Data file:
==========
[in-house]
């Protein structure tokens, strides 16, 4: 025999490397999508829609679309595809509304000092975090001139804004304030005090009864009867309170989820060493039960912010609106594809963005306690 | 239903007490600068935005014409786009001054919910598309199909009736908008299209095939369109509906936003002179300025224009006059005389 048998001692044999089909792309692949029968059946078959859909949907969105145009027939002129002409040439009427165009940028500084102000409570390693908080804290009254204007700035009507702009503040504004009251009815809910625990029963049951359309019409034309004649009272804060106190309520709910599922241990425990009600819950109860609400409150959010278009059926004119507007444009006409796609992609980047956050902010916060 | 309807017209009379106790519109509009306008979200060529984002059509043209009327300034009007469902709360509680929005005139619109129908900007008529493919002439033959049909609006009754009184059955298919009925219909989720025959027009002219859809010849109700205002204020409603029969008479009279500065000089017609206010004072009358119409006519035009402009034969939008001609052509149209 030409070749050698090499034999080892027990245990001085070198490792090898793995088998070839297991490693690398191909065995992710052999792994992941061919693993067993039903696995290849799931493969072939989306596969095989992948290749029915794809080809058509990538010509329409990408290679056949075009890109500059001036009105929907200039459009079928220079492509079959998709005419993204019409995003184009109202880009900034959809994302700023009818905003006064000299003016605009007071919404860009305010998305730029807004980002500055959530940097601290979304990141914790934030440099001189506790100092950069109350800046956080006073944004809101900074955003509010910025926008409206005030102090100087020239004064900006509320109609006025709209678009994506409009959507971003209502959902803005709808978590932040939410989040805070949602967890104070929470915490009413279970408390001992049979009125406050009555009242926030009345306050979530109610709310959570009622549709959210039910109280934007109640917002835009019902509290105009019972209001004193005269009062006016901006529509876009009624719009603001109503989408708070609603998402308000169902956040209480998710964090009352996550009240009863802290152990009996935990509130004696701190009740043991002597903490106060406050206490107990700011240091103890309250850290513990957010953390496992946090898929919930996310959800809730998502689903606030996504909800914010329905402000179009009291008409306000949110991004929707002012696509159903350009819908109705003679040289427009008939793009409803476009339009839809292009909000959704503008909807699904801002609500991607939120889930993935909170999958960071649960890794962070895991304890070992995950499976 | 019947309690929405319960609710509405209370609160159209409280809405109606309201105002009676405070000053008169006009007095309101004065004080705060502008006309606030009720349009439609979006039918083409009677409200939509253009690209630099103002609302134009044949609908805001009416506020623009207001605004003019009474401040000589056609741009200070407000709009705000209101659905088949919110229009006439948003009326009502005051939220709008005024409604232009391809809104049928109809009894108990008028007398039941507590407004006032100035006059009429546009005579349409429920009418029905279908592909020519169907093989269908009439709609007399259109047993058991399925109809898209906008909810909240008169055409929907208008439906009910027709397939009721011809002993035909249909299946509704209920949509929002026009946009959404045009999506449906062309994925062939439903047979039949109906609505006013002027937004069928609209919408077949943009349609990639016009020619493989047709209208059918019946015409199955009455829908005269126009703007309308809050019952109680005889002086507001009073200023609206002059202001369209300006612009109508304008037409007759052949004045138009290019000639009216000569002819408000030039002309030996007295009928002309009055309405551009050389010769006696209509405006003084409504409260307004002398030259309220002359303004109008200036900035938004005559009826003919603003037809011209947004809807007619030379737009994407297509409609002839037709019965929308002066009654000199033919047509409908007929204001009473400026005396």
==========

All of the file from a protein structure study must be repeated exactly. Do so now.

[in-house]
């Protein structure tokens, strides 16, 4: 025999490397999508829609679309595809509304000092975090001139804004304030005090009864009867309170989820060493039960912010609106594809963005306690 | 239903007490600068935005014409786009001054919910598309199909009736908008299209095939369109509906936003002179300025224009006059005389 048998001692044999089909792309692949029968059946078959859909949907969105145009027939002129002409040439009427165009940028500084102000409570390693908080804290009254204007700035009507702009503040504004009251009815809910625990029963049951359309019409034309004649009272804060106190309520709910599922241990425990009600819950109860609400409150959010278009059926004119507007444009006409796609992609980047956050902010916060 | 309807017209009379106790519109509009306008979200060529984002059509043209009327300034009007469902709360509680929005005139619109129908900007008529493919002439033959049909609006009754009184059955298919009925219909989720025959027009002219859809010849109700205002204020409603029969008479009279500065000089017609206010004072009358119409006519035009402009034969939008001609052509149209 030409070749050698090499034999080892027990245990001085070198490792090898793995088998070839297991490693690398191909065995992710052999792994992941061919693993067993039903696995290849799931493969072939989306596969095989992948290749029915794809080809058509990538010509329409990408290679056949075009890109500059001036009105929907200039459009079928220079492509079959998709005419993204019409995003184009109202880009900034959809994302700023009818905003006064000299003016605009007071919404860009305010998305730029807004980002500055959530940097601290979304990141914790934030440099001189506790100092950069109350800046956080006073944004809101900074955003509010910025926008409206005030102090100087020239004064900006509320109609006025709209678009994506409009959507971003209502959902803005709808978590932040939410989040805070949602967890104070929470915490009413279970408390001992049979009125406050009555009242926030009345306050979530109610709310959570009622549709959210039910109280934007109640917002835009019902509290105009019972209001004193005269009062006016901006529509876009009624719009603001109503989408708070609603998402308000169902956040209480998710964090009352996550009240009863802290152990009996935990509130004696701190009740043991002597903490106060406050206490107990700011240091103890309250850290513990957010953390496992946090898929919930996310959800809730998502689903606030996504909800914010329905402000179009009291008409306000949110991004929707002012696509159903350009819908109705003679040289427009008939793009409803476009339009839809292009909000959704503008909807699904801002609500991607939120889930993935909170999958960071649960890794962070895991304890070992995950499976 | 019947309690929405319960609710509405209370609160159209409280809405109606309201105002009676405070000053008169006009007095309101004065004080705060502008006309606030009720349009439609979006039918083409009677409200939509253009690209630099103002609302134009044949609908805001009416506020623009207001605004003019009474401040000589056609741009200070407000709009705000209101659905088949919110229009006439948003009326009502005051939220709008005024409604232009391809809104049928109809009894108990008028007398039941507590407004006032100035006059009429546009005579349409429920009418029905279908592909020519169907093989269908009439709609007399259109047993058991399925109809898209906008909810909240008169055409929907208008439906009910027709397939009721011809002993035909249909299946509704209920949509929002026009946009959404045009999506449906062309994925062939439903047979039949109906609505006013002027937004069928609209919408077949943009349609990639016009020619493989047709209208059918019946015409199955009455829908005269126009703007309308809050019952109680005889002086507001009073200023609206002059202001369209300006612009109508304008037409007759052949004045138009290019000639009216000569002819408000030039002309030996007295009928002309009055309405551009050389010769006696209509405006003084409504409260307004002398030259309220002359303004109008200036900035938004005559009826003919603003037809011209947004809807007619030379737009994407297509409609002839037709019965929308002066009654000199033919047509409908007929204001009473400026005396």